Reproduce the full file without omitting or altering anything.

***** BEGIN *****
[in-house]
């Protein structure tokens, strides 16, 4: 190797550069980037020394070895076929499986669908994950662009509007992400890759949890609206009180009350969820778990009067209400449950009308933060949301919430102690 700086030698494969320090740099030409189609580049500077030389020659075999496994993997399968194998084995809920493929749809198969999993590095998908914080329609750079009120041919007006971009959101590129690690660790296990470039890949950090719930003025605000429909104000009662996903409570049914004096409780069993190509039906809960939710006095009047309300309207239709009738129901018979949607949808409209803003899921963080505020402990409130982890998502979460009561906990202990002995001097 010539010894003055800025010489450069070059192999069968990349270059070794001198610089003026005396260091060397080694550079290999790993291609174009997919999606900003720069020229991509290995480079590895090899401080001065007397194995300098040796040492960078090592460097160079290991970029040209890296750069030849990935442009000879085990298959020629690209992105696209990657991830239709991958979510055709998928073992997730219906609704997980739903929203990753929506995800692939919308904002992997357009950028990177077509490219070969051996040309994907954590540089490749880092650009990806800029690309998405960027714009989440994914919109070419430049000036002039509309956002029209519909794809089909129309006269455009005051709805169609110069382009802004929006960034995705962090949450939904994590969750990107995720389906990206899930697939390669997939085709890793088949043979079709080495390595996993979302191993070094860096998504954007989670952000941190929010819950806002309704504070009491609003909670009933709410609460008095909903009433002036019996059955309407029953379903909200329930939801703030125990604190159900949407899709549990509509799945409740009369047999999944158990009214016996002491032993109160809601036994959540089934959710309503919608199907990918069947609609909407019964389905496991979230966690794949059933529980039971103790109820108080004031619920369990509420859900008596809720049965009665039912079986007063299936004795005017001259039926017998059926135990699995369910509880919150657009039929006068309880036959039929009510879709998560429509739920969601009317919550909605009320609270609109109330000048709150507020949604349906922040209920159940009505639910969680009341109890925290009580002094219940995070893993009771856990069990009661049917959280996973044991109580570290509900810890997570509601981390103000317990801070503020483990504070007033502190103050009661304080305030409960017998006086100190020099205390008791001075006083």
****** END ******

[in-house]
């Protein structure tokens, strides 16, 4: 190797550069980037020394070895076929499986669908994950662009509007992400890759949890609206009180009350969820778990009067209400449950009308933060949301919430102690 700086030698494969320090740099030409189609580049500077030389020659075999496994993997399968194998084995809920493929749809198969999993590095998908914080329609750079009120041919007006971009959101590129690690660790296990470039890949950090719930003025605000429909104000009662996903409570049914004096409780069993190509039906809960939710006095009047309300309207239709009738129901018979949607949808409209803003899921963080505020402990409130982890998502979460009561906990202990002995001097 010539010894003055800025010489450069070059192999069968990349270059070794001198610089003026005396260091060397080694550079290999790993291609174009997919999606900003720069020229991509290995480079590895090899401080001065007397194995300098040796040492960078090592460097160079290991970029040209890296750069030849990935442009000879085990298959020629690209992105696209990657991830239709991958979510055709998928073992997730219906609704997980739903929203990753929506995800692939919308904002992997357009950028990177077509490219070969051996040309994907954590540089490749880092650009990806800029690309998405960027714009989440994914919109070419430049000036002039509309956002029209519909794809089909129309006269455009005051709805169609110069382009802004929006960034995705962090949450939904994590969750990107995720389906990206899930697939390669997939085709890793088949043979079709080495390595996993979302191993070094860096998504954007989670952000941190929010819950806002309704504070009491609003909670009933709410609460008095909903009433002036019996059955309407029953379903909200329930939801703030125990604190159900949407899709549990509509799945409740009369047999999944158990009214016996002491032993109160809601036994959540089934959710309503919608199907990918069947609609909407019964389905496991979230966690794949059933529980039971103790109820108080004031619920369990509420859900008596809720049965009665039912079986007063299936004795005017001259039926017998059926135990699995369910509880919150657009039929006068309880036959039929009510879709998560429509739920969601009317919550909605009320609270609109109330000048709150507020949604349906922040209920159940009505639910969680009341109890925290009580002094219940995070893993009771856990069990009661049917959280996973044991109580570290509900810890997570509601981390103000317990801070503020483990504070007033502190103050009661304080305030409960017998006086100190020099205390008791001075006083």